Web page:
- Alaskan Malamute
- Basset Hound
- Belgian Malinois
- Bernese Mountain Dog
- Cavalier King Charles Spaniel
- Chow Chow
- German Shepherd
- Russell Terrier
- Saint Bernard
- Shiba Inu
- Siberian Husky
- Tibetan Mastiff
High-shedding dogs require more frequent grooming, including brushing and haircuts, to minimize shedding. How often your dog needs to be groomed largely depends on their coat type.
On the other hand, low-shedding dogs often have hair that grows continuously rather than fur, which grows to a certain length before shedding. These dogs lose fewer hairs, and many are considered “hypoallergenic.” While there’s technically no such thing as hypoallergenic dog breeds because the allergen is dander, not fur, these dogs don’t shed as much, meaning they’re putting less dander in the air and on furniture and clothing.
Low-shedding dog breeds include the following:
Just because a dog is low shedding doesn’t mean they don’t require regular grooming. Because many have hair that continuously grows, they may have to visit a professional groomer more often for haircuts while you brush their fur at home to prevent tangles and matting. Many low-shedding dogs are considered higher maintenance because of their grooming needs.
5 Steps to Reduce Dog Shedding
Some dogs shed year-round, while others shed more seasonally. Unfortunately, because shedding is a natural process, you can’t prevent it from happening. It’s essential for your dog’s skin and coat, so while it may be inconvenient for you, it’s a necessity for them.3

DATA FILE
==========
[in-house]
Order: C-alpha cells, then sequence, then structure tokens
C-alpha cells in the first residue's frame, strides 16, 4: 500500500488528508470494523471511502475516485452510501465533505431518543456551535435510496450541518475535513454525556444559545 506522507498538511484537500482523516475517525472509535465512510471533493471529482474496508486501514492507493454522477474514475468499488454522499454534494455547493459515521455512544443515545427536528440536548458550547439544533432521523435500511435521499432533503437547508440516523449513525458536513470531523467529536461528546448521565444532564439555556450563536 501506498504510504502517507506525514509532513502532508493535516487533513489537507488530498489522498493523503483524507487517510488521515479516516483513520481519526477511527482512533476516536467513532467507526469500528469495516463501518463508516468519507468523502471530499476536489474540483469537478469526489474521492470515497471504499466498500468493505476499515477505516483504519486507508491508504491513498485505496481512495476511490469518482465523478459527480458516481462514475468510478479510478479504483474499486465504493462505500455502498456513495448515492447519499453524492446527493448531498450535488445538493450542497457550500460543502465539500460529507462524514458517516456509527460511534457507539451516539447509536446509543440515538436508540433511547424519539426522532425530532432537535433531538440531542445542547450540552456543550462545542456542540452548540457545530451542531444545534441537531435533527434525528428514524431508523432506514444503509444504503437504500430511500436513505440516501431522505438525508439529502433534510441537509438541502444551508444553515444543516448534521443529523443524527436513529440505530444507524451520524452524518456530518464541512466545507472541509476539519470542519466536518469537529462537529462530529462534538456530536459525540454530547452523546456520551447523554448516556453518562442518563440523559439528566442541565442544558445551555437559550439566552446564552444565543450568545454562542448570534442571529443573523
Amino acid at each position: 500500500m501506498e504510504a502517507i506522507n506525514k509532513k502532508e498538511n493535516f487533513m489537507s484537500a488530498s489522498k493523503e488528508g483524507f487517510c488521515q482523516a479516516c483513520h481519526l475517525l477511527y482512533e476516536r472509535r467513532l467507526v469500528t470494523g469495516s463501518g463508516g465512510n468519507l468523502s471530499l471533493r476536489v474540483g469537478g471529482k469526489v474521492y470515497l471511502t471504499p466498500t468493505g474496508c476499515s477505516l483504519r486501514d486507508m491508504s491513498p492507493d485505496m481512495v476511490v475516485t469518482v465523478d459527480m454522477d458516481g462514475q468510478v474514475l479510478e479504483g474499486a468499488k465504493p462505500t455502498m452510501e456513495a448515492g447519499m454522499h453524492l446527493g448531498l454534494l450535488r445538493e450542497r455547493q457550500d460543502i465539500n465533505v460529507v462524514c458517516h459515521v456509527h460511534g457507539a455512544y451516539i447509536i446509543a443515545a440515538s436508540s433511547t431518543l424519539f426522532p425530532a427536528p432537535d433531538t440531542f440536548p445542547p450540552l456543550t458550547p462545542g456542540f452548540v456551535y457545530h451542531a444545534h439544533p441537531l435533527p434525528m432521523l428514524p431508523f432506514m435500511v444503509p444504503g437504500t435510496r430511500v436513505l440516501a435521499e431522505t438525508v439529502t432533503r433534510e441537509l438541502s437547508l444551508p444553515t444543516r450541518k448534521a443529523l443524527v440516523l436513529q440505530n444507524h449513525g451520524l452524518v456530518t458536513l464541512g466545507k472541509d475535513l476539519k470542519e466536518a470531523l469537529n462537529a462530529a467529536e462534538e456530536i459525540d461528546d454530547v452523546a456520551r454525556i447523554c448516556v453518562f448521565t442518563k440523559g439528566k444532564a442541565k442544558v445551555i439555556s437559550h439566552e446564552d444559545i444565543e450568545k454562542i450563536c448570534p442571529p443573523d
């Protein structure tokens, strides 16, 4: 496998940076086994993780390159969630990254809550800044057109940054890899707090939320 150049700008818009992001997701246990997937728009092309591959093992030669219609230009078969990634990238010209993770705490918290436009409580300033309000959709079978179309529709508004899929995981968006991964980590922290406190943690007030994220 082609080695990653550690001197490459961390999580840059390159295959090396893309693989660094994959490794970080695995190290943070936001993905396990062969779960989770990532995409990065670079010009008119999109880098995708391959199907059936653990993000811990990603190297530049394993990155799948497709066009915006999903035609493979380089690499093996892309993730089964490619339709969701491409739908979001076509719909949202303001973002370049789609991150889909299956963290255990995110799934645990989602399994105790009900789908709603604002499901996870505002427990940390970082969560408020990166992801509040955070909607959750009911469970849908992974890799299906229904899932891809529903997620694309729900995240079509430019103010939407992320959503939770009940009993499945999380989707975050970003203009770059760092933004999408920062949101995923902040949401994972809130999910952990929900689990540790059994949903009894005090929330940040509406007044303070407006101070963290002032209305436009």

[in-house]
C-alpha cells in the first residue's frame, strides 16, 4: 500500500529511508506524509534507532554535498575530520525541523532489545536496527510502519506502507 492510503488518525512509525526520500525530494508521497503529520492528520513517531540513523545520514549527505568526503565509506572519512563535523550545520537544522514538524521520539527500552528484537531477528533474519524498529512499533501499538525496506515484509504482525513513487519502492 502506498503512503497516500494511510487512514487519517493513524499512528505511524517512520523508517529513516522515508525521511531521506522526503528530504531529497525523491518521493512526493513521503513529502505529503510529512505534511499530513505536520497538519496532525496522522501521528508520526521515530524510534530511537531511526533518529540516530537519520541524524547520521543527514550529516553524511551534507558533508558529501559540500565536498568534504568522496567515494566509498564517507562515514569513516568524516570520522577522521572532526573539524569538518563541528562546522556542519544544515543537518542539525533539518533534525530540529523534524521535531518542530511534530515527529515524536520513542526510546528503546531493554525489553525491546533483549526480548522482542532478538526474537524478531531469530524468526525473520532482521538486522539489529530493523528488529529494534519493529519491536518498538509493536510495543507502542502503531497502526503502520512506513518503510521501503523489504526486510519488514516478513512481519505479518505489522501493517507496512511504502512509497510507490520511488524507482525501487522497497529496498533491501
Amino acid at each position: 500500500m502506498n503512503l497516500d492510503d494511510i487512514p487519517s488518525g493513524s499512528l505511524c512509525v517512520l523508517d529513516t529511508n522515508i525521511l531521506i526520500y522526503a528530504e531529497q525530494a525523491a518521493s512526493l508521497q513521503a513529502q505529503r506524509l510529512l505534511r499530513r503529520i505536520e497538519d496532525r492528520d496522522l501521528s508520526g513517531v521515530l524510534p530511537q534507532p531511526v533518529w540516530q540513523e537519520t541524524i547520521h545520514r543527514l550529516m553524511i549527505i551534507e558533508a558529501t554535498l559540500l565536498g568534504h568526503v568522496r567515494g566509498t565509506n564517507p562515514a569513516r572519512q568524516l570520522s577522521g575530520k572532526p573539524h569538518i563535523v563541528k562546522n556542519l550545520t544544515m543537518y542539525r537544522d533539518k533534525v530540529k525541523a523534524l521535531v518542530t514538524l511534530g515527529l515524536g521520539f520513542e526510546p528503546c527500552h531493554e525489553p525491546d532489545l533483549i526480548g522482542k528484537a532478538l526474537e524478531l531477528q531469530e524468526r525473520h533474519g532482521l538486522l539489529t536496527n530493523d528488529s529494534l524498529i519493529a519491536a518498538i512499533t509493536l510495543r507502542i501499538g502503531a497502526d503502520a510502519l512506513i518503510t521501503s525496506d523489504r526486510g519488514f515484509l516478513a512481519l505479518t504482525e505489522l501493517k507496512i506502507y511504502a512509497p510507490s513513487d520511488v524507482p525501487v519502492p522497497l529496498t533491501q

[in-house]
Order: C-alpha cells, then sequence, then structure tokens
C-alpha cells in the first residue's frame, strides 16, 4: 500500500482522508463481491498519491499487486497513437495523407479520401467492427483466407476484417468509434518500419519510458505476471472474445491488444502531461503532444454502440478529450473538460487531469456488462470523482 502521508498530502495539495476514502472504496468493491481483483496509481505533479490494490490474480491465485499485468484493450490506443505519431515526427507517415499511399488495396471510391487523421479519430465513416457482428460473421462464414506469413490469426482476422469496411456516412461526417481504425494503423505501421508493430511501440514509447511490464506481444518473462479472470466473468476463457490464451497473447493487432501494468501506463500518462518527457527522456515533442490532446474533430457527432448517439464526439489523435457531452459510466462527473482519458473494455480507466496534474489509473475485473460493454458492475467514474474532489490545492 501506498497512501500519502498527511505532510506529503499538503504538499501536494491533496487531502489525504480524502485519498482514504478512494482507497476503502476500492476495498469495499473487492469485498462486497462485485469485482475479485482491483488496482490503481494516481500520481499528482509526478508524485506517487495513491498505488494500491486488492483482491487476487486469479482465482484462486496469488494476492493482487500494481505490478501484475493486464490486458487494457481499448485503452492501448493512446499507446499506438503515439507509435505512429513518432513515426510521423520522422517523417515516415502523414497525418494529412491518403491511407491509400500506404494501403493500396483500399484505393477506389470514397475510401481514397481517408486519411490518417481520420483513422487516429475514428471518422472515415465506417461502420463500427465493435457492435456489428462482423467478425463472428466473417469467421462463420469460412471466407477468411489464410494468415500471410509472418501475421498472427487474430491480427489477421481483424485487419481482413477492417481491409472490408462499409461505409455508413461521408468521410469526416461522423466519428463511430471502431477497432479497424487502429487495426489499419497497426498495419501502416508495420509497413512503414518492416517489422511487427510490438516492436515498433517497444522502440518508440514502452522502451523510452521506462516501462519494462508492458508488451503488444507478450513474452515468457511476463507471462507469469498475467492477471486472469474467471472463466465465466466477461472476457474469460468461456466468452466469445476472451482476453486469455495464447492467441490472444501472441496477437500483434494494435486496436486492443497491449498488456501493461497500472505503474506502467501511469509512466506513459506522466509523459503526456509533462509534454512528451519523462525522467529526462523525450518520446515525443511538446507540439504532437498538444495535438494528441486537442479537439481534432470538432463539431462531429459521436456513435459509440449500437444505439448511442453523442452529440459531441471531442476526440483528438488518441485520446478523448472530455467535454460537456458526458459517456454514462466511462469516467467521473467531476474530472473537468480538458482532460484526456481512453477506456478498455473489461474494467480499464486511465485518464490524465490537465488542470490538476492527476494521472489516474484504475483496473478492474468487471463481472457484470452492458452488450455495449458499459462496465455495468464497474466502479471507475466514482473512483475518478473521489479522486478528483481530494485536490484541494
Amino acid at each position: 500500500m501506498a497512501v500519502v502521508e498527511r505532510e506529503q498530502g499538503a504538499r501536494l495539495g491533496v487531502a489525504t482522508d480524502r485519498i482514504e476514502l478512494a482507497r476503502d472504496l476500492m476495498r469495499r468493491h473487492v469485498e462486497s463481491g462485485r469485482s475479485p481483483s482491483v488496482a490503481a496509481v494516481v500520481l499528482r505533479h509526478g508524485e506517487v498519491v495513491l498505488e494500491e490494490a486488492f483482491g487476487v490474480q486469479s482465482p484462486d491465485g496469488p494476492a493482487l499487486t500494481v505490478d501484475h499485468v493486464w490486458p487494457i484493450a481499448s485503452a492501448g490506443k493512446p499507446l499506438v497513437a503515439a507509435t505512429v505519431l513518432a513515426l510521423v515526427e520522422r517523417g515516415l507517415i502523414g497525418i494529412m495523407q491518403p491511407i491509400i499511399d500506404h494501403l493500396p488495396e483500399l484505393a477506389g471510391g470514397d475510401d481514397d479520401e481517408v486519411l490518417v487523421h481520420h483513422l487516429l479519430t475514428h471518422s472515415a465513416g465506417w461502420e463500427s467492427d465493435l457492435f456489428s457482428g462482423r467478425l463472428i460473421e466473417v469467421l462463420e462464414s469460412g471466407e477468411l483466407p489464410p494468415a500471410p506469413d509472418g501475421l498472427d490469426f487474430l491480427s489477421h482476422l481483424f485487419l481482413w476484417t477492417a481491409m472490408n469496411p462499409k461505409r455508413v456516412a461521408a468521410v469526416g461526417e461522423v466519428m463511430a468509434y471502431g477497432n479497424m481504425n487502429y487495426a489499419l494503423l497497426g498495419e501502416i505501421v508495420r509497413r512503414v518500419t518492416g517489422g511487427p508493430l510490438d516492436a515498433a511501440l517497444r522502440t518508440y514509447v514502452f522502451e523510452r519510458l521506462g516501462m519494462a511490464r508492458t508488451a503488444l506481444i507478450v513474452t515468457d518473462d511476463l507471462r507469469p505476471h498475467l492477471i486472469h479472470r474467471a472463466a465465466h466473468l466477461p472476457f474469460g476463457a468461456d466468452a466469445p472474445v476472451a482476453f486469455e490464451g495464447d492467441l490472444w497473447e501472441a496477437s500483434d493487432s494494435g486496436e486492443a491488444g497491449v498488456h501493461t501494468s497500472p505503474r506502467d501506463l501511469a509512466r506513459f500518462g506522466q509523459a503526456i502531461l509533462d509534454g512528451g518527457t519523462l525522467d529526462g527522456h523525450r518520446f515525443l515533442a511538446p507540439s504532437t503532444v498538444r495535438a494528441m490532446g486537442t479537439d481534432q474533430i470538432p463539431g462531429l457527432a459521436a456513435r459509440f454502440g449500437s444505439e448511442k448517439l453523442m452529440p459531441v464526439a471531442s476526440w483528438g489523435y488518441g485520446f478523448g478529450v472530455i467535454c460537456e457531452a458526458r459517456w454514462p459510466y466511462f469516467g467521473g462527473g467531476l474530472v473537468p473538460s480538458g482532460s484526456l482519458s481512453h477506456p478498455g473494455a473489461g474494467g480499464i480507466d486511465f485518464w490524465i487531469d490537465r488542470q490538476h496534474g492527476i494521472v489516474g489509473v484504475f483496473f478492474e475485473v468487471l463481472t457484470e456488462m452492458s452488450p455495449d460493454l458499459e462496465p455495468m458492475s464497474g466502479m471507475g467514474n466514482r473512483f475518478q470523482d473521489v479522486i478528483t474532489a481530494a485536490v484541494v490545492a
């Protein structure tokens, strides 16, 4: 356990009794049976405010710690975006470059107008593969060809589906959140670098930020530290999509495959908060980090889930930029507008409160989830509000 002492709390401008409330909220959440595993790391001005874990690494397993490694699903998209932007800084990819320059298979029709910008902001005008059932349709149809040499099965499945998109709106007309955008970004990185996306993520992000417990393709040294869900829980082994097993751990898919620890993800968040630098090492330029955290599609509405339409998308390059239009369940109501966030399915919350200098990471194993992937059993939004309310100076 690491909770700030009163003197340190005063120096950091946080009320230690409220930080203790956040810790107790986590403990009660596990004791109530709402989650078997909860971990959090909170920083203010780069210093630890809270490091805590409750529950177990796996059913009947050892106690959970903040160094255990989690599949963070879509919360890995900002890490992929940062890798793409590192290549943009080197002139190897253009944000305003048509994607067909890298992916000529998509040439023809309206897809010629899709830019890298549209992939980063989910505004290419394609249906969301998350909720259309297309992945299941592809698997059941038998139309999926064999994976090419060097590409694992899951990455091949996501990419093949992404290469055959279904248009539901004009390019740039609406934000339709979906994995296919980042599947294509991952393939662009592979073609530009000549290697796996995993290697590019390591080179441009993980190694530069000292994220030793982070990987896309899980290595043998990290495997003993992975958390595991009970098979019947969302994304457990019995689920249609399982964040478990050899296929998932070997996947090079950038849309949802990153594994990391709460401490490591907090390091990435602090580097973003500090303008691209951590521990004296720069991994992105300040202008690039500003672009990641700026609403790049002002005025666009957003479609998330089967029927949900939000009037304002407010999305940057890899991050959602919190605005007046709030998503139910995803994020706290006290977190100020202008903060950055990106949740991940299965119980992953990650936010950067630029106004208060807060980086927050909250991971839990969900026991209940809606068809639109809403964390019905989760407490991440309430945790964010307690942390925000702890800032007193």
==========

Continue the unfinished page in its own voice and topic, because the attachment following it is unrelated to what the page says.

That said, there are several ways to manage dog shedding at home. Using dog care essentials like brushes, dog shampoo, a healthy diet, and supplements can reduce shedding by supporting healthy skin and coats. Here are some tips to help you learn how to reduce dog shedding in the house:
- Regular brushing: Regular brushing is one of the most effective ways to manage and reduce dog shedding. Brushing your dog at least three to four times a week can help you reduce the amount of hair they shed around the house.3 Brushing removes loose hairs before they fall out, stimulates the skin, and distributes their natural oils throughout the coat for optimal health. Dogs with dense fur may benefit from a shedding tool designed specifically to reduce shedding. For dogs with short coats, you can use a metal or plastic-tipped comb.3
- Bathing: Bathing with a moisturizing shampoo can help reduce excess loose hair while helping with skin irritation or dry and flaky skin.3 Look for a dog shampoo that’s made without chemicals or artificial colors that can contribute to irritation. Instead, consider natural dog shampoos that can help the skin maintain its pH balance.3 Keep in mind that you shouldn’t over-bathe your dog because it can dry out the skin.